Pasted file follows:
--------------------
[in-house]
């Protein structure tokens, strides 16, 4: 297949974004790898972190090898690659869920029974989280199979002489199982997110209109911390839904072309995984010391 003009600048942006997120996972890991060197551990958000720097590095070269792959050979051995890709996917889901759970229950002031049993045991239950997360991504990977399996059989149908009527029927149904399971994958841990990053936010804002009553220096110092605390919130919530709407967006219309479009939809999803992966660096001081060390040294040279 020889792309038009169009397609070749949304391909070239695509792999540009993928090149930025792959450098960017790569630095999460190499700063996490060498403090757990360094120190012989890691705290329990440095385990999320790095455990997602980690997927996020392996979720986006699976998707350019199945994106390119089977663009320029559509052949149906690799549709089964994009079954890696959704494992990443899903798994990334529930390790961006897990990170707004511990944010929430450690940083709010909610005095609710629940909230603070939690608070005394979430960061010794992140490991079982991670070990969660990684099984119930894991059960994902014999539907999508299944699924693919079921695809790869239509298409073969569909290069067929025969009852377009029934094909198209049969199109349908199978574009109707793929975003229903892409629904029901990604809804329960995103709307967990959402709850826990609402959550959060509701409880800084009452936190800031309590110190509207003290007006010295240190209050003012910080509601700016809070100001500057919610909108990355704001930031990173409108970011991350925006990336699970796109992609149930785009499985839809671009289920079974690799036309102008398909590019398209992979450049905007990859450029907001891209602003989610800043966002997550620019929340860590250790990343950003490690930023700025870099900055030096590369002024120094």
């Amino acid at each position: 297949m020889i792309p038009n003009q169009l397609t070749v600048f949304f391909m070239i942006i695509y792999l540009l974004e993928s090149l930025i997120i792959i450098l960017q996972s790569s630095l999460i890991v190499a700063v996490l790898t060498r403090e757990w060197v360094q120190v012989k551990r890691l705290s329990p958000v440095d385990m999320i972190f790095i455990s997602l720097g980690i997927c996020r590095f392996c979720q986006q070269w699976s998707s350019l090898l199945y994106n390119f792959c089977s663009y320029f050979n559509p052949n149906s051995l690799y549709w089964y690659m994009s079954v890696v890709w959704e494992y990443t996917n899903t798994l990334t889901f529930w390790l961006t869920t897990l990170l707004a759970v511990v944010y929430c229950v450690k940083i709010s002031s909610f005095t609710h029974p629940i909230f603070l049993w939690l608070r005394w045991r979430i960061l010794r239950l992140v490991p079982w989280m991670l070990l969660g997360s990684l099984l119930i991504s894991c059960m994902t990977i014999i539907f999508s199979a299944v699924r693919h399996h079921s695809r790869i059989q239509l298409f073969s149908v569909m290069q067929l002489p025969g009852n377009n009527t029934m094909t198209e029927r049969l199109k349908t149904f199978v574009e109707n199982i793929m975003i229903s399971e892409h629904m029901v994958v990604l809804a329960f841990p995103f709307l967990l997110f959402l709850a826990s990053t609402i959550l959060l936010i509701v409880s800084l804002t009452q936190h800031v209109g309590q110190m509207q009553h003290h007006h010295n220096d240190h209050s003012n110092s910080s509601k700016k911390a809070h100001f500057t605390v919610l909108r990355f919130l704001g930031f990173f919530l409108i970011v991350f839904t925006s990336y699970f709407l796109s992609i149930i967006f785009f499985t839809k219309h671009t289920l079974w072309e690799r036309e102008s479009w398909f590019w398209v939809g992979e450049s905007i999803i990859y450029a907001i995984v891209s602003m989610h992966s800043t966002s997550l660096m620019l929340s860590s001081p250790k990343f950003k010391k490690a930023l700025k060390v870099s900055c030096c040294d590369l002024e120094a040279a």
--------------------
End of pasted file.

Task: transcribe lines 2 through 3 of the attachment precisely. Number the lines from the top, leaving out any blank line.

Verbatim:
């Protein structure tokens, strides 16, 4: 297949974004790898972190090898690659869920029974989280199979002489199982997110209109911390839904072309995984010391 003009600048942006997120996972890991060197551990958000720097590095070269792959050979051995890709996917889901759970229950002031049993045991239950997360991504990977399996059989149908009527029927149904399971994958841990990053936010804002009553220096110092605390919130919530709407967006219309479009939809999803992966660096001081060390040294040279 020889792309038009169009397609070749949304391909070239695509792999540009993928090149930025792959450098960017790569630095999460190499700063996490060498403090757990360094120190012989890691705290329990440095385990999320790095455990997602980690997927996020392996979720986006699976998707350019199945994106390119089977663009320029559509052949149906690799549709089964994009079954890696959704494992990443899903798994990334529930390790961006897990990170707004511990944010929430450690940083709010909610005095609710629940909230603070939690608070005394979430960061010794992140490991079982991670070990969660990684099984119930894991059960994902014999539907999508299944699924693919079921695809790869239509298409073969569909290069067929025969009852377009029934094909198209049969199109349908199978574009109707793929975003229903892409629904029901990604809804329960995103709307967990959402709850826990609402959550959060509701409880800084009452936190800031309590110190509207003290007006010295240190209050003012910080509601700016809070100001500057919610909108990355704001930031990173409108970011991350925006990336699970796109992609149930785009499985839809671009289920079974690799036309102008398909590019398209992979450049905007990859450029907001891209602003989610800043966002997550620019929340860590250790990343950003490690930023700025870099900055030096590369002024120094």
């Amino acid at each position: 297949m020889i792309p038009n003009q169009l397609t070749v600048f949304f391909m070239i942006i695509y792999l540009l974004e993928s090149l930025i997120i792959i450098l960017q996972s790569s630095l999460i890991v190499a700063v996490l790898t060498r403090e757990w060197v360094q120190v012989k551990r890691l705290s329990p958000v440095d385990m999320i972190f790095i455990s997602l720097g980690i997927c996020r590095f392996c979720q986006q070269w699976s998707s350019l090898l199945y994106n390119f792959c089977s663009y320029f050979n559509p052949n149906s051995l690799y549709w089964y690659m994009s079954v890696v890709w959704e494992y990443t996917n899903t798994l990334t889901f529930w390790l961006t869920t897990l990170l707004a759970v511990v944010y929430c229950v450690k940083i709010s002031s909610f005095t609710h029974p629940i909230f603070l049993w939690l608070r005394w045991r979430i960061l010794r239950l992140v490991p079982w989280m991670l070990l969660g997360s990684l099984l119930i991504s894991c059960m994902t990977i014999i539907f999508s199979a299944v699924r693919h399996h079921s695809r790869i059989q239509l298409f073969s149908v569909m290069q067929l002489p025969g009852n377009n009527t029934m094909t198209e029927r049969l199109k349908t149904f199978v574009e109707n199982i793929m975003i229903s399971e892409h629904m029901v994958v990604l809804a329960f841990p995103f709307l967990l997110f959402l709850a826990s990053t609402i959550l959060l936010i509701v409880s800084l804002t009452q936190h800031v209109g309590q110190m509207q009553h003290h007006h010295n220096d240190h209050s003012n110092s910080s509601k700016k911390a809070h100001f500057t605390v919610l909108r990355f919130l704001g930031f990173f919530l409108i970011v991350f839904t925006s990336y699970f709407l796109s992609i149930i967006f785009f499985t839809k219309h671009t289920l079974w072309e690799r036309e102008s479009w398909f590019w398209v939809g992979e450049s905007i999803i990859y450029a907001i995984v891209s602003m989610h992966s800043t966002s997550l660096m620019l929340s860590s001081p250790k990343f950003k010391k490690a930023l700025k060390v870099s900055c030096c040294d590369l002024e120094a040279a």